Succeeding by the Numbers
FCS staff member believes in turning challenges into achievements
Louisville, KY (October 28, 2011) Farm Credit’s Myhanh (pronounced mee han) Pham has spent virtually her entire 36 years turning challenges into achievements. Consider:
She was born in war-torn Vietnam in 1975, just two months before the fall of Saigon. Her father, an army officer in South Vietnam, was immediately imprisoned by the Vietnamese Communists for nine years. The family, which had been relatively affluent, lost almost everything. They became so poor that Myhanh had to begin working at the age of nine to help her mother support the family.
A few years after her father was released from prison, they were able to immigrate to the United States as beneficiaries of a U.S. humanitarian program. Two months after settling in Erie, Pennsylvania in 1993, her father and mother divorced. As the result, Myhanh and her mother became ineligible for the government assistance they’d been promised. So they moved to Louisville, Kentucky, where they lived with an uncle’s family in a two-bedroom apartment in a poor section of town.
Myhanh Pham, FCS of Mid-America
“We had no money and couldn’t speak English,” recalled Myhanh. “All we had was our hope and determination to survive, and an appreciation that America had given us a chance.”
Myhanh graduated from high school in Vietnam, but realized if she was going to succeed in her new land, she needed to learn English. So she went back to Louisville’s Iroquois High School for a couple of years to better prepare herself. She also started working a minimum-wage job as a mail sorter, and then a second job encoding checks for a large bank, because neither required English.
After finishing high school for the second time in 1995, she began studies in finance at the University of Louisville, finishing a five-year bachelor’s degree program in three years. There was a period of time when she worked two jobs while attending the university. Although she had a knack for things numerical, Myhanh had a more fundamental reason for pursuing numbers in work and education.
“It all came down to problems with English,” she said. “I decided to go with finance because working with numbers was easier for me.”
Soon after graduating in 1998, Myhanh landed a temporary, entry-level position with Farm Credit Services of Mid-America.
“I was hired by Donna Turner, the Director of Loan Accounting,” said Myhanh. “At the time, I still wasn’t good with English and had difficulty communicating clearly during the interview. But despite that, she gave me a chance to prove myself. She touched my life and permanently changed it. She’s retired now, but I’ll never forget her.”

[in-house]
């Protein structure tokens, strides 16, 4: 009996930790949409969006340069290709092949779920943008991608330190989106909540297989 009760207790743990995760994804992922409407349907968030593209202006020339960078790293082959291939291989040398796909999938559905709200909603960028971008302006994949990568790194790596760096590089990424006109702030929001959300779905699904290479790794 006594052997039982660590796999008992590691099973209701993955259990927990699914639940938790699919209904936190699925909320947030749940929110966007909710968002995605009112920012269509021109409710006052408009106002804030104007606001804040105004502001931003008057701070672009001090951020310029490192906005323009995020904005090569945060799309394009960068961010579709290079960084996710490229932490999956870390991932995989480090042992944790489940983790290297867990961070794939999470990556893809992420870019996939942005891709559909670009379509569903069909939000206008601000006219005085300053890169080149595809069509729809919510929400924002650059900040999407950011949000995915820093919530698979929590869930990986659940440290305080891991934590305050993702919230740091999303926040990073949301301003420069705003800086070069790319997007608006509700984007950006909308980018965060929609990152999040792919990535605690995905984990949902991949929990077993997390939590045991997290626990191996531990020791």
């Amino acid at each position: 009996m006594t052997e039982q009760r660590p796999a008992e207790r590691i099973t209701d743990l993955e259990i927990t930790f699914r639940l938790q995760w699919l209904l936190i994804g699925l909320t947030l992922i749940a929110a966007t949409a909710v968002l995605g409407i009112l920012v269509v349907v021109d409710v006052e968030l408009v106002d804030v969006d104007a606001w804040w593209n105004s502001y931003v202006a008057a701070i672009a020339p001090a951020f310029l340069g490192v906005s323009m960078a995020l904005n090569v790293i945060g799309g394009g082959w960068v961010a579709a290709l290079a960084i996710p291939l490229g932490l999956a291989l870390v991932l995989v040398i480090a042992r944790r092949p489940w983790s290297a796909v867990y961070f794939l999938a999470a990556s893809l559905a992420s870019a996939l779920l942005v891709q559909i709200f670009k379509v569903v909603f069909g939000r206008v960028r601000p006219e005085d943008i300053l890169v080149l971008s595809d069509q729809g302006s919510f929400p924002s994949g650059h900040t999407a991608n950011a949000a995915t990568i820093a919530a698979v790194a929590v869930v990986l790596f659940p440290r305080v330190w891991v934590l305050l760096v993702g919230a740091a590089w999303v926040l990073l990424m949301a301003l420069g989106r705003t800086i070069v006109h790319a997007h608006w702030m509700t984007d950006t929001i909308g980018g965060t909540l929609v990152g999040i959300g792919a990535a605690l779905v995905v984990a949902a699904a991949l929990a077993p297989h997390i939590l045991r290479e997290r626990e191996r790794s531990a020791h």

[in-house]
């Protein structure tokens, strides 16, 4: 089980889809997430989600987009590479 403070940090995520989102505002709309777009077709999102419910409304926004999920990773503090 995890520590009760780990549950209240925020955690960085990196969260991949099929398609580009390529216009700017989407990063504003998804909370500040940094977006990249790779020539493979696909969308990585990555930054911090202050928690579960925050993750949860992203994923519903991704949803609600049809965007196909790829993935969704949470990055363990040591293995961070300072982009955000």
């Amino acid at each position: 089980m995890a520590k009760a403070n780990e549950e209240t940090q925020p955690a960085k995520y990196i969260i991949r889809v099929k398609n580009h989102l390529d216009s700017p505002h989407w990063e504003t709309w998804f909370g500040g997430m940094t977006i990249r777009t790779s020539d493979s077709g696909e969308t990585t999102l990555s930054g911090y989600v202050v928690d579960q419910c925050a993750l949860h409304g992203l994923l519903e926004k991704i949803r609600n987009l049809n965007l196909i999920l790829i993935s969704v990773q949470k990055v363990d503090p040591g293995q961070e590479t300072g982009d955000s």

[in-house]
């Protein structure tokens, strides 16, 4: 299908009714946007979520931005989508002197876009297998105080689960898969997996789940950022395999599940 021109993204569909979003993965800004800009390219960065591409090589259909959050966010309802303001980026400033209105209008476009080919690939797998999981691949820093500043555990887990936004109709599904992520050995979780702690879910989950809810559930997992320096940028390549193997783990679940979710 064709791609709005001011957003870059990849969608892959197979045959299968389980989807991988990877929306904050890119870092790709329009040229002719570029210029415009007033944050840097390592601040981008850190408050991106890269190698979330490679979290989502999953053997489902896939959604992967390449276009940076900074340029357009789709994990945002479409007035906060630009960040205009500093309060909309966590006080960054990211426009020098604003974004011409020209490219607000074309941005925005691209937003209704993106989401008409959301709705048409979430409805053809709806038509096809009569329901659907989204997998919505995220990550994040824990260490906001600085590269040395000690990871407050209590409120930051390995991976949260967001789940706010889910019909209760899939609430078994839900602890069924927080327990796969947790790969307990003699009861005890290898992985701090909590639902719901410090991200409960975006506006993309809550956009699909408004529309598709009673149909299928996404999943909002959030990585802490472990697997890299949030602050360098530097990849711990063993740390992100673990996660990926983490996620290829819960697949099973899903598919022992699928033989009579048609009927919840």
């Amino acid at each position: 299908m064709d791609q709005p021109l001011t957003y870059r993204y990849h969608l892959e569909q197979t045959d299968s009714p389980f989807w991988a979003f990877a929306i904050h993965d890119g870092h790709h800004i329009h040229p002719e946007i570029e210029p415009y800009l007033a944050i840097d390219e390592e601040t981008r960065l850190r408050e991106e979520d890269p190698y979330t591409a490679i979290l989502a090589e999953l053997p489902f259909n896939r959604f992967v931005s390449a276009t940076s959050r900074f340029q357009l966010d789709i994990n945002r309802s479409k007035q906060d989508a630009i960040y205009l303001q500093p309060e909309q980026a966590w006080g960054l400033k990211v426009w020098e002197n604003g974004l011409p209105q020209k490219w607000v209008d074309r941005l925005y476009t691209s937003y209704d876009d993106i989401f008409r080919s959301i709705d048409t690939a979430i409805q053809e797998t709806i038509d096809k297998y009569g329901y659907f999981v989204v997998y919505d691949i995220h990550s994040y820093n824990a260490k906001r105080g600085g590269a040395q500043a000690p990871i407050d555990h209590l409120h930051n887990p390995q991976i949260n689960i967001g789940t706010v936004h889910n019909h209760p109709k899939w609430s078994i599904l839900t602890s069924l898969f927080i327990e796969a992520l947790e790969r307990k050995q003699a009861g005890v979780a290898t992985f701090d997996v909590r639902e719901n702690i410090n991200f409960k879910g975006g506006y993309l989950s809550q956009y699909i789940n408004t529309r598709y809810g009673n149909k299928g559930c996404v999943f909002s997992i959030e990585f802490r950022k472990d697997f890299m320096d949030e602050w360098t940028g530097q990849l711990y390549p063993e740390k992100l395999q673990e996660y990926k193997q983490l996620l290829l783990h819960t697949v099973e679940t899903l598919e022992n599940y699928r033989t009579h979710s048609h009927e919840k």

Three months later, Myhanh became a permanent employee, followed by a series of increasing responsibility leading to her current position as an Internal Auditor-Finance in the association’s corporate office in Louisville. With the help of Farm Credit’s Educational Assistance Program, she continued her education, earning a master’s degree in business administration, a second bachelor’s degree in accounting, and a CPA designation. She’s also currently participating in Farm Credit’s Leadership College, preparing herself for future leadership opportunities.
FCS of Mid-America Audit Team in Louisville, KY
“I’m very grateful to Farm Credit, because without them I wouldn’t have been able to do the things I’ve done,” said Myhanh. “They’ve got great programs to help employees.”
The same year Myhanh joined Farm Credit, she also married Phi Tran, a fellow Vietnamese political refugee whom she described as “a wonderful man and husband.” The couple has two sons, Anthony, 11, and Andrew, 8. When Myhanh finally finishes her studies, she wants to spend more time with her family, and do volunteer work, feeling that it’s important to give back.
“I consider myself to be blessed by God and very fortunate,” said Myhanh, who’s proud to have been a naturalized American citizen since 2000. “I’m thankful to America for giving me these opportunities. I’m very grateful to my mother, my uncle, and my husband, who have all done so much for me. And I’m also very thankful to my ‘work family’ for supporting me during part of my journey.”
Note from Myhanh – “I want to thank all those who have given me the opportunity to share the beauty of Vietnamese and our mother land Vietnam through the story of my life. I am just one of many proud Vietnamese Americans who are doing their best to preserve the Vietnamese tradition of turning challenges into achievements.”
About Farm Credit Services of Mid-America
Farm Credit Services of Mid-America is a $17.1 billion financial services cooperative serving over 92,500 farmers, agribusinesses and rural residents in Kentucky, Ohio, Indiana and Tennessee. The association provides loans for all farm and rural living purposes including real estate, operating loans, equipment loans, and housing loans. FCS also provides an array of financial services, including crop insurance and leases. For more information about Farm Credit, call 1-800-444-FARM or visit them on the web at www.e-farmcredit.com.
Reprinted Article with Permissions:
Barbee, R. (2011, October 25). Succeeding by the Numbers. Retrieved April 26, 2012, from FCS of Mid-America: